Haunted Houses by Charlotte Riddell – Review

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By Sarah Morgan

Some writers find a kind of immortality through their work. Generation after generation latches onto their stories, whether via film or TV adaptations or the books themselves. But others, no matter how popular they were in their heyday, drop out of the public’s consciousness.

Over the years, several publishers have sought to bring back various worthy works in a number of genres, the British Library being a case in point. Earlier this year it launched its ‘Tales of the Weird’ series, and the latest entry features two works by one of these largely forgotten authors, Charlotte Riddell.

haunted houses by charlotte riddell book review coverBorn in Ireland in 1832, she spent her married life in London and wrote 56 books, novels and short stories while acting as the editor of St James’s Magazine, which she co-owned.

Although Riddell wrote across many genres, it’s her supernatural tales that are of most interest; two of them – ‘The Uninhabited House’ and ‘Fairy Water’ – feature in this collection.

“Uneasy atmosphere”

Both are very short, more like novellas than novels, so never have a chance to outstay their welcome, which is important because in some ways it’s easy to see why Riddell has fallen out of favour – her flowery language and sentimentality is very much of its time and doesn’t sit easy with the supposedly spooky subject matter.

The stories are rather similar, each featuring a house that never stays occupied for long because of its uneasy atmosphere and unwanted guests.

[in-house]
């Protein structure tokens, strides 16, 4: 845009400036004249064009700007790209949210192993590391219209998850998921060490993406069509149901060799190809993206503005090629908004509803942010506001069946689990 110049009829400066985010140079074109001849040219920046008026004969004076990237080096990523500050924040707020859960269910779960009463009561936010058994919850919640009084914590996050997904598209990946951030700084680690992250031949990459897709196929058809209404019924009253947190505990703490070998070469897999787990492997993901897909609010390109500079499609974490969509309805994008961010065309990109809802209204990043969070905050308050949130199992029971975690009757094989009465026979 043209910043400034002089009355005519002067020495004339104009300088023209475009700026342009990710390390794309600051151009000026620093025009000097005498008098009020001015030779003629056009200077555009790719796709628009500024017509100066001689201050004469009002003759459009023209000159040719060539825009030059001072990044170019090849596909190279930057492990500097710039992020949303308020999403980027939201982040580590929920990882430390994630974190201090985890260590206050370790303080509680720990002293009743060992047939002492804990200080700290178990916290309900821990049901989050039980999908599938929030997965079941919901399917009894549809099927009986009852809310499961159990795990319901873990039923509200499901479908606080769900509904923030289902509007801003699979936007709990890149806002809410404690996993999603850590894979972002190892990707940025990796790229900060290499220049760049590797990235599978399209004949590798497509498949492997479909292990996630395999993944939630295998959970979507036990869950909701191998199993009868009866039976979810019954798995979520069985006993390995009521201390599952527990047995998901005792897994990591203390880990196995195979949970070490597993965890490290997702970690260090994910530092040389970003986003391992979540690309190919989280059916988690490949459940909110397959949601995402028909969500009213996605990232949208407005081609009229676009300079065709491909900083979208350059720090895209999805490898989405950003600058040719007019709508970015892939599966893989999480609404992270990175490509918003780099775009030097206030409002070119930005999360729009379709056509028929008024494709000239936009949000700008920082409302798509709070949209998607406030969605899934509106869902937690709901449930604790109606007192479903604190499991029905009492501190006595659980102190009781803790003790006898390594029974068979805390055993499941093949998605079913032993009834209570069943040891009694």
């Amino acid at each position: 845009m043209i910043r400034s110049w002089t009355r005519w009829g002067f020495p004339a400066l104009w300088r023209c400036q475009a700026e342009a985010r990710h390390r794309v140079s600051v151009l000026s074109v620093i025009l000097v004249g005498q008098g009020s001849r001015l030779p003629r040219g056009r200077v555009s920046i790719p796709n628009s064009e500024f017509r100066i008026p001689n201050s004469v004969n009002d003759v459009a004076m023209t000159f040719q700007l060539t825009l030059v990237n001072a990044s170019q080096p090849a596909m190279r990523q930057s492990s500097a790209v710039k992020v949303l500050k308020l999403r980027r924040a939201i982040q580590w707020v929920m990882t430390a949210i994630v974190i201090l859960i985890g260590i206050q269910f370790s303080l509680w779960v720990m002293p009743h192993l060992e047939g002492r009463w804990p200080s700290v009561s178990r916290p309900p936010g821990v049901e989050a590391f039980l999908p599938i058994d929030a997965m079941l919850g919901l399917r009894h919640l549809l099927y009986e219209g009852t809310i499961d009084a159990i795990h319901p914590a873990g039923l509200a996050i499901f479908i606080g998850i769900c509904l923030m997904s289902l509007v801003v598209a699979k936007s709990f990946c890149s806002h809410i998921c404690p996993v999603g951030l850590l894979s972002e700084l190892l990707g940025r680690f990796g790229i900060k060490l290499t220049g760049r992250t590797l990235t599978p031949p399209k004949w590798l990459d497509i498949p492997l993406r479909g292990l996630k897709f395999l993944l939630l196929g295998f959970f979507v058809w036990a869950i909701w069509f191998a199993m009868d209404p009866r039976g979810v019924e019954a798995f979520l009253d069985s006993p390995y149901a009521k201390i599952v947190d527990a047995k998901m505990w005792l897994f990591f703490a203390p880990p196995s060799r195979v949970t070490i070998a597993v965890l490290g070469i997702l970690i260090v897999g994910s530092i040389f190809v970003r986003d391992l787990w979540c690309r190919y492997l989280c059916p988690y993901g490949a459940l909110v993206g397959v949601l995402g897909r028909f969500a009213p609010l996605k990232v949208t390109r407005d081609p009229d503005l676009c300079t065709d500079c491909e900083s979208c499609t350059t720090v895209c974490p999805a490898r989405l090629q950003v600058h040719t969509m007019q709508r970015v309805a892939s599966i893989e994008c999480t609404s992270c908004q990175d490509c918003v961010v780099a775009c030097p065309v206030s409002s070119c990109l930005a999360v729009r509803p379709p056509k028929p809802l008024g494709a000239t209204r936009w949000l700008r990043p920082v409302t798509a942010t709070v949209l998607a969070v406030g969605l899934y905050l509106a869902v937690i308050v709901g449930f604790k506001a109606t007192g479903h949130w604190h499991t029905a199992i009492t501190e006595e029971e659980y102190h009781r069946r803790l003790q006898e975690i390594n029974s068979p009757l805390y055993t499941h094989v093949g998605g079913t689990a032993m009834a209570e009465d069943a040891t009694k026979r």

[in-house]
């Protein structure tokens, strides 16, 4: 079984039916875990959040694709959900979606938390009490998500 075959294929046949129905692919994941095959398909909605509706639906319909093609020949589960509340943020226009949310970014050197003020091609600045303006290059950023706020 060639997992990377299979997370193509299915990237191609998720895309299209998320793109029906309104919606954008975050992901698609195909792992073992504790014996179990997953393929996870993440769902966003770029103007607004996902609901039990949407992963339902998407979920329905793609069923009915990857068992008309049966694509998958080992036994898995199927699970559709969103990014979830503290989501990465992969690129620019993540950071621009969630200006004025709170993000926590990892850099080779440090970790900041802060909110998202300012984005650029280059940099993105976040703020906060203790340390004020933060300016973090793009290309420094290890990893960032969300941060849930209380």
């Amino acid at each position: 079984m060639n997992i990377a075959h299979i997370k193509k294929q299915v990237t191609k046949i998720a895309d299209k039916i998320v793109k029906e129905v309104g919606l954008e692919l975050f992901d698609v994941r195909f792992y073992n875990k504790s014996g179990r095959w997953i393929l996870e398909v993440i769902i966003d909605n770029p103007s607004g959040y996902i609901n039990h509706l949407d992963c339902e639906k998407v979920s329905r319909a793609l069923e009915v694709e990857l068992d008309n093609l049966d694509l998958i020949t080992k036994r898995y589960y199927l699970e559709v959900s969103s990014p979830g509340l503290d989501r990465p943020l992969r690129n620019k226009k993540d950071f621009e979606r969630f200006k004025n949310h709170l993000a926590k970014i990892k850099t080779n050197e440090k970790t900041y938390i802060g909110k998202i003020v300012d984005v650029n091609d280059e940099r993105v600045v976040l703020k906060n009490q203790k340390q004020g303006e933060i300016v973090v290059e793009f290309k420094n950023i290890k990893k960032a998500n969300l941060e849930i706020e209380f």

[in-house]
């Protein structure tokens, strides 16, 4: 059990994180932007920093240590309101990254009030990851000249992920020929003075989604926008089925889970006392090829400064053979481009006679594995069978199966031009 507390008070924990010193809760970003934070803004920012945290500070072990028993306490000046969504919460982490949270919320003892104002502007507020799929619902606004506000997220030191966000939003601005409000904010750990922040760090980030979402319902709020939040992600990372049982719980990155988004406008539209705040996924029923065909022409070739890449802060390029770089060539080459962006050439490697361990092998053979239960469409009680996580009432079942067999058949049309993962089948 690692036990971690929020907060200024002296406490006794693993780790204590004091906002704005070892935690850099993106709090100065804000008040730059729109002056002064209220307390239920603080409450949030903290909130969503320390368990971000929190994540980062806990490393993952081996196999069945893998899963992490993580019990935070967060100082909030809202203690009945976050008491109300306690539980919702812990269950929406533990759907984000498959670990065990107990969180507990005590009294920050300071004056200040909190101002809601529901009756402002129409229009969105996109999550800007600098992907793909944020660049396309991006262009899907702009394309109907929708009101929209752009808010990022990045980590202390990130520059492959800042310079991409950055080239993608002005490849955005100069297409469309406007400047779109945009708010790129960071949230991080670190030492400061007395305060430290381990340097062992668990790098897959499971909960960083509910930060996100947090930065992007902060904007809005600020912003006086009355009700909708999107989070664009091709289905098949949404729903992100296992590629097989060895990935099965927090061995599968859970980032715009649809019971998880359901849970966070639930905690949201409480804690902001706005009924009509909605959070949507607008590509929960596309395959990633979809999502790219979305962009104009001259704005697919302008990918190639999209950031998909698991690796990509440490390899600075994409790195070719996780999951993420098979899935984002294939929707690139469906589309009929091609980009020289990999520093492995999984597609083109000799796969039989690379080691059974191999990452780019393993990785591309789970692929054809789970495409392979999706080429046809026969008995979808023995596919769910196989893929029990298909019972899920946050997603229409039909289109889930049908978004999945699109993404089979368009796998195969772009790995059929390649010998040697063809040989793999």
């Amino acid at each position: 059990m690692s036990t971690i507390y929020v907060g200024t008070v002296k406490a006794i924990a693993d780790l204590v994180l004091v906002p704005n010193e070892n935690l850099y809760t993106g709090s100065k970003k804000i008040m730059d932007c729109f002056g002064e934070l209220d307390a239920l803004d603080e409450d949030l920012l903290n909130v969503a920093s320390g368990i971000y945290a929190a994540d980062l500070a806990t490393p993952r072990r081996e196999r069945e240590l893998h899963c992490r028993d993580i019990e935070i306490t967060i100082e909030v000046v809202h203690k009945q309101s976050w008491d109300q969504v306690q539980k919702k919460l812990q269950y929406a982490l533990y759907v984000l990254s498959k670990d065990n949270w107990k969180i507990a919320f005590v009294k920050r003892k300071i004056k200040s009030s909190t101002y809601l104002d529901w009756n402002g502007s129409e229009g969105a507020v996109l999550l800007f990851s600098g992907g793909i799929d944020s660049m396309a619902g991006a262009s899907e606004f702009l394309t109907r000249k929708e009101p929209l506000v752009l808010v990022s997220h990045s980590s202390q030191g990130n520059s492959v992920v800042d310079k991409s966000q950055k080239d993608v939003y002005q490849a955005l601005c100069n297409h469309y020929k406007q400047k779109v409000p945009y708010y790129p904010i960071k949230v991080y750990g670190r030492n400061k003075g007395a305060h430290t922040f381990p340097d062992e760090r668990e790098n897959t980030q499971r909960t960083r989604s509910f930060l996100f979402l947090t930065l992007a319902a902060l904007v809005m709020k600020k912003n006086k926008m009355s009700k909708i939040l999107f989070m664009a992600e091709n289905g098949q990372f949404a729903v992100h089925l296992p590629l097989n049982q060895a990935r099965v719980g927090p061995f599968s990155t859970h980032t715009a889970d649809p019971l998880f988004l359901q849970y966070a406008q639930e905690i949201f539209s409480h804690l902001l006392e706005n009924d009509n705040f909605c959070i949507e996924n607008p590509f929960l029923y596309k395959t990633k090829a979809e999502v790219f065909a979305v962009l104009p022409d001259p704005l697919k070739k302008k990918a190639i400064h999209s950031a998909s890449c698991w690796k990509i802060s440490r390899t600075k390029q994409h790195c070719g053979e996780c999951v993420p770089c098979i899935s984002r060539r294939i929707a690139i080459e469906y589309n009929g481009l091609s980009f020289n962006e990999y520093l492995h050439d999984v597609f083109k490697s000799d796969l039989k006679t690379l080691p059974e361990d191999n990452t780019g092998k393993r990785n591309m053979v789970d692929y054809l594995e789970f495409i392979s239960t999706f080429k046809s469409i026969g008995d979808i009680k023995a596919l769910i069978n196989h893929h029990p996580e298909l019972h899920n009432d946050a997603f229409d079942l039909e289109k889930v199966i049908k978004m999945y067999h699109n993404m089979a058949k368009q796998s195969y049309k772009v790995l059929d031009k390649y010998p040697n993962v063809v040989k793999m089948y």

Neither are going to scare their readers witless either, but Riddell does a decent job of building up tension and atmosphere through imagery rather than shock tactics. The author also displays a keen wit, adding a few amusing passages here and there to lighten the mood before matters get too heavy – ‘The Uninhabited House’ even contains courtroom drama as well as a ghost.

Riddell was certainly a skilful writer, but does she deserve to be reappraised by a new generation? The jury is still out on that one; these tales are curiosity pieces rather than works of un-put-downable genius and probably won’t appeal to anyone whose adolescent reading diet consisted of Stephen King, Guy N Smith and James Herbert.

However, if you happen to be a lover of Victoriana, they are entertaining asides; just don’t expect to be rushing down to your local secondhand bookshop in search of further tomes by Riddell once you’ve finished these.

‘Haunted Houses’ by Charlotte Riddell is published by The British Library, £8.99 paperback


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